The future of cinema: Sample virtual reality at Woodstock Film Fest

A Private War is based on the life of war correspondent Marie Colvin (Rosamund Pike). (Paul Conroy | Aviron Pictures)

As if the mid-Hudson Valley in mid-October needed an attraction with eye appeal beyond our autumnal foliage, the Woodstock Film Festival (WFF) will be back for its 19th annual run from Wednesday the 10th through Sunday the 14th. The usual variety of venues in Woodstock, Kingston, Rhinebeck, Saugerties and Rosendale will play host once again to hundreds of screenings, panel discussions, concerts, awards parties and exhibitions that showcase the latest offerings from the ever-bubbling stewpot that is independent cinema.

As befits a festival that prides itself on promoting the “fiercely independent,” WFF’s content tends to be innovative and often outside the movie mainstream. But there are familiar currents within this flow: more documentaries and short films than you’ll likely find at your local multiplex; a lot more filmmakers of color (this year’s special guest programmer, Roger Ross Williams, is the first African American director to win an Academy Award) and nearly half of what’s on view was made by women. Woodstock being a musical town, you can count on some music-related programming. 


Aside from the fact that most “film” nowadays is actually shot on video, the medium itself isn’t what’s usually new at WFF. But this year brings a chance to experience an up-and-coming cinematic technology: Virtual Reality (VR), touted as “the next phase of storytelling for creators and artists.” On Saturday, October 13, the Kleinert/James Art Center will host a 10 a.m. panel discussion on the new, highly immersive medium, featuring curators Carol Silverman and Dario Laverde and VR artists and experts; then, in the afternoon and evening, visitors will get the chance to experience VR live in the Woodstock Film Festival Virtual Reality Lounge at the Center for Photography. Tickets for this limited opportunity are going fast.

Julie Taymo’s Across the Universe

As with any film festival, some attendees come for the frisson of rubbing elbows with celebrities. WFF’s most glittery bash is always the Maverick Awards ceremony, hosted by Backstage Studio Productions in Kingston on Saturday night from 8 to 11 p.m. Polymath director Julie Taymor is 2018’s Maverick Award recipient, and a special tribute screening of her 2007 opus Across the Universe will take place at the Woodstock Playhouse at 10:15 a.m. on Sunday, October 14. Best-known as an Emmy-winning, Oscar-nominated documentarian, Matthew Heineman will be the 2018 Filmmaker Award of Distinction recipient; his debut fiction feature, A Private War, based on the life of war correspondent Marie Colvin (Rosamund Pike), will be WFF’s Closing Night Film, screening at 5:30 p.m. Sunday at the Woodstock Playhouse.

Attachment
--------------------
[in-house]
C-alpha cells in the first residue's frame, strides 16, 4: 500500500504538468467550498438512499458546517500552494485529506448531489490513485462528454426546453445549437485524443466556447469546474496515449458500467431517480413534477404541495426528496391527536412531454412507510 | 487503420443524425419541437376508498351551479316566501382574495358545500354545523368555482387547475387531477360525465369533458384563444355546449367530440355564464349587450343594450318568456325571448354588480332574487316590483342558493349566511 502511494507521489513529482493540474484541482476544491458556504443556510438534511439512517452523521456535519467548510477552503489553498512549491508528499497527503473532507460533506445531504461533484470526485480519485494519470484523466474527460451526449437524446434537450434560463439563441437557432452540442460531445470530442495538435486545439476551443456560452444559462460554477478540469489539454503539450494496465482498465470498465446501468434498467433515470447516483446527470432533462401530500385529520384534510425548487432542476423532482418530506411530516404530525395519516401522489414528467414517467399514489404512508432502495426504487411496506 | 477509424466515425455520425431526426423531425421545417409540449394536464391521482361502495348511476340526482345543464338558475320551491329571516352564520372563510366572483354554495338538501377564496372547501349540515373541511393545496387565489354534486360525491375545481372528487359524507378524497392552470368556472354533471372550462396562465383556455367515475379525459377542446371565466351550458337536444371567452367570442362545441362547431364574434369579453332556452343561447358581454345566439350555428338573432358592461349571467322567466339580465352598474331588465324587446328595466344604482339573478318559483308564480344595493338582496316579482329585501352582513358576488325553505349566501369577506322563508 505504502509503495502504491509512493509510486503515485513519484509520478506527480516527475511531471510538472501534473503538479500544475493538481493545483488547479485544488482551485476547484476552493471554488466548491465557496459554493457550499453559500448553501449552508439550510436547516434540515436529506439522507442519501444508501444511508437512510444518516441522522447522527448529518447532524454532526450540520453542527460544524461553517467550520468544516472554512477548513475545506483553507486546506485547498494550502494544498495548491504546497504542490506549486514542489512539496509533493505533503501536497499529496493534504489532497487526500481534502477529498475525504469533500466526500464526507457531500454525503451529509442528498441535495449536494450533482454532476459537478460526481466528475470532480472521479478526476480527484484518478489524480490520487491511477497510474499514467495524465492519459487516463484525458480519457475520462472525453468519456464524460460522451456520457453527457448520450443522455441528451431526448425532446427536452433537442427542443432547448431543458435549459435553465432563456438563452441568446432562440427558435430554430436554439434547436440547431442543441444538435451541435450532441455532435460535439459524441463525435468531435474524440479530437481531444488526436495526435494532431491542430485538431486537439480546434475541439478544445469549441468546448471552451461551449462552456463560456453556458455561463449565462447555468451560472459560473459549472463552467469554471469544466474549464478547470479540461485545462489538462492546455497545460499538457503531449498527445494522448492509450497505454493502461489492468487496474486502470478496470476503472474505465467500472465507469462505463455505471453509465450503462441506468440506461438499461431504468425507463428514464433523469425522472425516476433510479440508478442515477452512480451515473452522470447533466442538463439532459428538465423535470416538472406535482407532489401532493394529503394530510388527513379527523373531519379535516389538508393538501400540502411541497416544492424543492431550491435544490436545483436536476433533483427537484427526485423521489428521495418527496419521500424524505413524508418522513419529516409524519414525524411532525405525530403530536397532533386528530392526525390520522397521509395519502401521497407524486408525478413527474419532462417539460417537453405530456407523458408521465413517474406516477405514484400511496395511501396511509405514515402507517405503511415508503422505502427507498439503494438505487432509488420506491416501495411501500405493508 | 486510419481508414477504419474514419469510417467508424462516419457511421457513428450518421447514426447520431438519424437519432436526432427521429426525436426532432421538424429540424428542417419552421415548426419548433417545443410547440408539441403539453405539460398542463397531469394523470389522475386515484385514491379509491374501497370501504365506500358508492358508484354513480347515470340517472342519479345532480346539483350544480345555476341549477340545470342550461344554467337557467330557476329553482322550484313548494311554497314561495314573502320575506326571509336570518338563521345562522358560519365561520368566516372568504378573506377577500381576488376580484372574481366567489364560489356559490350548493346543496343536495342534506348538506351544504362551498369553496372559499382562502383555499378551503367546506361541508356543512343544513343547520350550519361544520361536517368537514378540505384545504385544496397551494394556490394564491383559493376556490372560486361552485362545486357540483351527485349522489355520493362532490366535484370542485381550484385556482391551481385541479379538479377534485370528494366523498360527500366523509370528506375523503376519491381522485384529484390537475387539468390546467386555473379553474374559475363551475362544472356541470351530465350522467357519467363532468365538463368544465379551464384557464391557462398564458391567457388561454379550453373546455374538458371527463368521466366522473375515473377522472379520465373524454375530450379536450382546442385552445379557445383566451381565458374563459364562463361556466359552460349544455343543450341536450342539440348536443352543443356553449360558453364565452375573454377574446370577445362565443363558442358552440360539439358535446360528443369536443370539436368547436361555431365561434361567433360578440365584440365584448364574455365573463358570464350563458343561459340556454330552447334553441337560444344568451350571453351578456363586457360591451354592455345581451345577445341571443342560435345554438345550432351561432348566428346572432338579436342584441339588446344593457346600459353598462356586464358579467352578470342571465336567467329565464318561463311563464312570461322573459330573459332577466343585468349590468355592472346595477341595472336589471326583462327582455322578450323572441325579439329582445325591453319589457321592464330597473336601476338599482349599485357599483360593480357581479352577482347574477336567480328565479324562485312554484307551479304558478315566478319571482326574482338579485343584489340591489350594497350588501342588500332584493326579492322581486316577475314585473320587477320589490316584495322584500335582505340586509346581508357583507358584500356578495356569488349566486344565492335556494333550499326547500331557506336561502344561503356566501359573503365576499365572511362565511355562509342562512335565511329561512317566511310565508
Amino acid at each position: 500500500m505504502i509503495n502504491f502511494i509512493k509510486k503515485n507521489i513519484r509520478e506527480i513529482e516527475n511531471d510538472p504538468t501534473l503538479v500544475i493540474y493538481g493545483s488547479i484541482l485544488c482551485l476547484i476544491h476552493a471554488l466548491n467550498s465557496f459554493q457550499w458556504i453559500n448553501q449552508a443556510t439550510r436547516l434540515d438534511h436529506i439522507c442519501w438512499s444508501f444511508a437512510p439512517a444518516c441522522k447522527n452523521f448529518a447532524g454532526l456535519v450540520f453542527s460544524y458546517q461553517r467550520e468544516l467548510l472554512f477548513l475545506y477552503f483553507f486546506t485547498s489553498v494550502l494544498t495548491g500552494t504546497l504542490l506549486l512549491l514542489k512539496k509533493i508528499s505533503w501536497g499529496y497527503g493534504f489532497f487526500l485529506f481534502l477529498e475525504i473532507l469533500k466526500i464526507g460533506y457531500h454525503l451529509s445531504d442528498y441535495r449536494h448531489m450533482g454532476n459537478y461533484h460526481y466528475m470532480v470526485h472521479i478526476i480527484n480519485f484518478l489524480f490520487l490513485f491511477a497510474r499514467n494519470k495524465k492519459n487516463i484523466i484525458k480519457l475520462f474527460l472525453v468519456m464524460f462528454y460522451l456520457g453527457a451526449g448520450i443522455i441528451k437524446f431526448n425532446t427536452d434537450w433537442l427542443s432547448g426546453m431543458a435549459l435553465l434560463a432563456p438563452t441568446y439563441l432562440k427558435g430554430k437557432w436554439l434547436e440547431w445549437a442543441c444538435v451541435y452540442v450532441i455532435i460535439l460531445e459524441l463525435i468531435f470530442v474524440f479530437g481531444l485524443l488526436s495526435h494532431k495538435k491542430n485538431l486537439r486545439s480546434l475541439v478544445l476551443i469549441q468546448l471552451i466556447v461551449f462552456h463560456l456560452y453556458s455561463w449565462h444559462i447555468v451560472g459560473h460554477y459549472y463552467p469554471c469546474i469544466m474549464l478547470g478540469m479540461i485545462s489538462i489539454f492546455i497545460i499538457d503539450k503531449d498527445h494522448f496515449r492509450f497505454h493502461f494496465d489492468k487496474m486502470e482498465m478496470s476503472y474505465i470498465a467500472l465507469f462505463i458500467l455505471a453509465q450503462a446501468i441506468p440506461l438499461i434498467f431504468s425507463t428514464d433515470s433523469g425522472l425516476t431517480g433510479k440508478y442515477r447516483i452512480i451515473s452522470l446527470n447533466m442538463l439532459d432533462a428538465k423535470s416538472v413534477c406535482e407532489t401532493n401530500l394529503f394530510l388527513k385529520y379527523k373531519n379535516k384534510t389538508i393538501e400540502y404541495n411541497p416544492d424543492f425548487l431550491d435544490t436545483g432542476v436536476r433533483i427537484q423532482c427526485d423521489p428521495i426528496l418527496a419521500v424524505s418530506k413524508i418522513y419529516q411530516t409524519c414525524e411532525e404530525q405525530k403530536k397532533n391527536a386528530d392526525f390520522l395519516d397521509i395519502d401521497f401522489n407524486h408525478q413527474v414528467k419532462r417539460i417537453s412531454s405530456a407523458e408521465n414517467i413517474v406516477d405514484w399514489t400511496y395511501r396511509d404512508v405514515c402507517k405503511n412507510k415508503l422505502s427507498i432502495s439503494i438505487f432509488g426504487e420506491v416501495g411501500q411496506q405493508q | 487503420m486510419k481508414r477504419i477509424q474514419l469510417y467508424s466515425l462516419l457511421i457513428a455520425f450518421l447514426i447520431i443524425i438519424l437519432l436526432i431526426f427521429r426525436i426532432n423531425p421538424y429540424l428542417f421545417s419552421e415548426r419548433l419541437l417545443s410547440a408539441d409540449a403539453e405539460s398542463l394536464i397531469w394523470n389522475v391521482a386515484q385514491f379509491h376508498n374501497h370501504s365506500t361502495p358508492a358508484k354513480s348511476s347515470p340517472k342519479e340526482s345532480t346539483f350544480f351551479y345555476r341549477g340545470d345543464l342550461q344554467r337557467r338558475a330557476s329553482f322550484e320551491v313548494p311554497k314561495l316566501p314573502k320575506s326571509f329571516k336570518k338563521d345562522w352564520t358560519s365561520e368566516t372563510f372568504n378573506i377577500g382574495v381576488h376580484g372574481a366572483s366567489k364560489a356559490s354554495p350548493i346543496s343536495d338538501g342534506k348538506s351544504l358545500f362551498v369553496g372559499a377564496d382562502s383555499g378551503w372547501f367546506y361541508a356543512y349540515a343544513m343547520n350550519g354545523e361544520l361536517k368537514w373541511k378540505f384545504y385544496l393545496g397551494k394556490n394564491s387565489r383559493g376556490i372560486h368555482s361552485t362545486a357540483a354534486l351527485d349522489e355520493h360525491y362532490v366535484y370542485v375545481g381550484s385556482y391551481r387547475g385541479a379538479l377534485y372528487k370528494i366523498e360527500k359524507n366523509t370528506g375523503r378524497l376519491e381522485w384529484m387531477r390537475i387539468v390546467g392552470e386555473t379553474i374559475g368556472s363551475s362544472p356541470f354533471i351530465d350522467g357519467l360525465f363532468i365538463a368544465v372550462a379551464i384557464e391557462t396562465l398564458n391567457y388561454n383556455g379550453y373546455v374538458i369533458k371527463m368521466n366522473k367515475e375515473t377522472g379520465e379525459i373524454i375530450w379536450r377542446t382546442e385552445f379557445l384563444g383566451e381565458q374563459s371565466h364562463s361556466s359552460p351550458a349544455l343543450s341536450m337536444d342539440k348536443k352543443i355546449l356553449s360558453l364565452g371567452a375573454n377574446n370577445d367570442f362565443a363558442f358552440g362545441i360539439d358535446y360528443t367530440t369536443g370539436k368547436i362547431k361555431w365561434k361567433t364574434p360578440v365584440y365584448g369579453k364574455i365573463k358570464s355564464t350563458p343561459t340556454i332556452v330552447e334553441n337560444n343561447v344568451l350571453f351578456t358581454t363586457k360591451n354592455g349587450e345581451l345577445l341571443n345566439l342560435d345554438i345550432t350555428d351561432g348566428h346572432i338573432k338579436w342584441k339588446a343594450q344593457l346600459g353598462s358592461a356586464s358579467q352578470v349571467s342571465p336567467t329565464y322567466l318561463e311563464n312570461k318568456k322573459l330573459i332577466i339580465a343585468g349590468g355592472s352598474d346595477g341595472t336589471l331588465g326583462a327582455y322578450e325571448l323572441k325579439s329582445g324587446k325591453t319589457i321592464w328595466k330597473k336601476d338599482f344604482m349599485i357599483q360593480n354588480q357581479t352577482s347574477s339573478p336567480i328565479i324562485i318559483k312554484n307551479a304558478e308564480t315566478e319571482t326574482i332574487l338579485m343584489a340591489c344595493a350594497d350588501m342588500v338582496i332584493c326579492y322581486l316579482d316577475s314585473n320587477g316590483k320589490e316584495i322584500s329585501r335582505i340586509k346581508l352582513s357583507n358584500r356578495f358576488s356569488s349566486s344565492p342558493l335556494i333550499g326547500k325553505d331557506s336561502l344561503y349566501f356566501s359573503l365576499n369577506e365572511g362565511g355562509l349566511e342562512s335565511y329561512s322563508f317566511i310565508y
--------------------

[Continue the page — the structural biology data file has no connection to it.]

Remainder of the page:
One of Woodstock’s longtime resident music celebrities is the subject of a documentary getting its North American premiere: Karl Berger – Music Mind. Its screening at 7 p.m. on Wednesday, October 10 at the Woodstock Playhouse, followed by a live performance by the Karl Berger Band, will be the Festival’s kickoff event. Elizabeth Chomko’s What They Had will be the Opening Night Film, presented at 8:15 p.m. on Thursday, October 11, also at the Playhouse. The Centerpiece Film will be Paul Dano’s much-anticipated directorial debut, Wildlife, to be shown at 9:45 p.m. on Saturday at the Playhouse and again at 5:30 p.m. on Sunday at the Rosendale Theatre.

Science fiction and fantasy fans have some treats to look forward to, including a visit from Christopher Lloyd, famed for playing the eccentric inventor Doc Brown in Back to the Future. He gets to portray a time traveler again, this time in a more serious vehicle: Alyssa Rallo Bennett’s ReRun, which screens at 8:15 p.m. on Sunday at the Playhouse. Both star and director will be on hand for the talkback. And if you’d been hoping to catch a glimpse of either Maisie Williams, who plays Game of Thrones’ beloved assassin-in-training Arya Stark, or Asa Butterfield, star of Hugo and Ender’s Game, when they were shooting Peter Hutchings’ Then Came You in Kingston last year…well, the two young actors aren’t scheduled to attend in person. But the two WFF screenings – at 9:45 p.m. on Friday, October 12 at the Playhouse and at 9:15 p.m. on Saturday at Upstate Films Rhinebeck – do constitute the tragicomedy feature’s world premiere.

There’s plenty more to entice a visit, as always, including a new documentary by the great Barbara Kopple, A Murder in Mansfield, plus more music docs, including Michael Franti’s Stay Human and Mark Maxey’s Up to Snuff, whose star W. G. “Snuffy” Walden will be in attendance. This will be the fourth year in a row when some targeted funding will enable a Focus on Dutch Cinema, with all three movies – Nicole van Kilsdonk’s Love Revisited, Saskia Diesing’s Dorst (Craving) and Paula van der Oest’s Younger Days – directed by women. There are nine world premieres, four North American premieres, one US premiere, 12 East Coast premieres and eight New York premieres. Countries of origin include Canada, France, Germany, Israel, Kazakhstan, Latvia, the Netherlands, Belgium, the United Kingdom, Jordan and Ukraine as well as the US.

Ticket prices for most screenings range from $10 to $20. To order, call (845) 810-0131, visit the WFF box office at 13 Rock City Road in Woodstock or check out the extremely detailed website at